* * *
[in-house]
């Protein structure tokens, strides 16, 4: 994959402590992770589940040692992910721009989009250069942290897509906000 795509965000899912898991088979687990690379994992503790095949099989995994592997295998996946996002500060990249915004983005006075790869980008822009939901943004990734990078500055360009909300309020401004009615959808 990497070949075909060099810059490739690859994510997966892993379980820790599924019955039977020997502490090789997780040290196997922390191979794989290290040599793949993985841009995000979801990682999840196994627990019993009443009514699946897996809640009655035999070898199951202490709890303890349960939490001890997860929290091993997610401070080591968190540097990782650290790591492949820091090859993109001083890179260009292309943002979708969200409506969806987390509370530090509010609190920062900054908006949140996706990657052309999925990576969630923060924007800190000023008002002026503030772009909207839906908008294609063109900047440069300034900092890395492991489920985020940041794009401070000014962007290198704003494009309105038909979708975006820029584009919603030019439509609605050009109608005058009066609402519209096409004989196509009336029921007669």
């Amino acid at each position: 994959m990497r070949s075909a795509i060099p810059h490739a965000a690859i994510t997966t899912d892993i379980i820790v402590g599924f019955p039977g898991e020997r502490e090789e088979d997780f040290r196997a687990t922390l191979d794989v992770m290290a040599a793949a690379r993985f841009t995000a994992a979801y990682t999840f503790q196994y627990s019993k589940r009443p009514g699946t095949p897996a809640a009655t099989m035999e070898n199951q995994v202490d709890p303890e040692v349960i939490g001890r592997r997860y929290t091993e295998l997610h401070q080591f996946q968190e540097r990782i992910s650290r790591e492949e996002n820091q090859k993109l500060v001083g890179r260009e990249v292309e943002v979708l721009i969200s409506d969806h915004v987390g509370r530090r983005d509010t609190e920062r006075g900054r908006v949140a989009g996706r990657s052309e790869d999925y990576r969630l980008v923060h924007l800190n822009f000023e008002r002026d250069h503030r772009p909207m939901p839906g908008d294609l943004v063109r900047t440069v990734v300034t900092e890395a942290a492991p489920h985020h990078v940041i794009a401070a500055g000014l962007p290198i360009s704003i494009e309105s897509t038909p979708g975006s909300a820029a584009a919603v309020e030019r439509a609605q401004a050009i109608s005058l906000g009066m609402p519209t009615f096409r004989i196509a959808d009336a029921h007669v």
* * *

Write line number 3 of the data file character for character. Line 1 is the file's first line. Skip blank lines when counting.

């Amino acid at each position: 994959m990497r070949s075909a795509i060099p810059h490739a965000a690859i994510t997966t899912d892993i379980i820790v402590g599924f019955p039977g898991e020997r502490e090789e088979d997780f040290r196997a687990t922390l191979d794989v992770m290290a040599a793949a690379r993985f841009t995000a994992a979801y990682t999840f503790q196994y627990s019993k589940r009443p009514g699946t095949p897996a809640a009655t099989m035999e070898n199951q995994v202490d709890p303890e040692v349960i939490g001890r592997r997860y929290t091993e295998l997610h401070q080591f996946q968190e540097r990782i992910s650290r790591e492949e996002n820091q090859k993109l500060v001083g890179r260009e990249v292309e943002v979708l721009i969200s409506d969806h915004v987390g509370r530090r983005d509010t609190e920062r006075g900054r908006v949140a989009g996706r990657s052309e790869d999925y990576r969630l980008v923060h924007l800190n822009f000023e008002r002026d250069h503030r772009p909207m939901p839906g908008d294609l943004v063109r900047t440069v990734v300034t900092e890395a942290a492991p489920h985020h990078v940041i794009a401070a500055g000014l962007p290198i360009s704003i494009e309105s897509t038909p979708g975006s909300a820029a584009a919603v309020e030019r439509a609605q401004a050009i109608s005058l906000g009066m609402p519209t009615f096409r004989i196509a959808d009336a029921h007669v």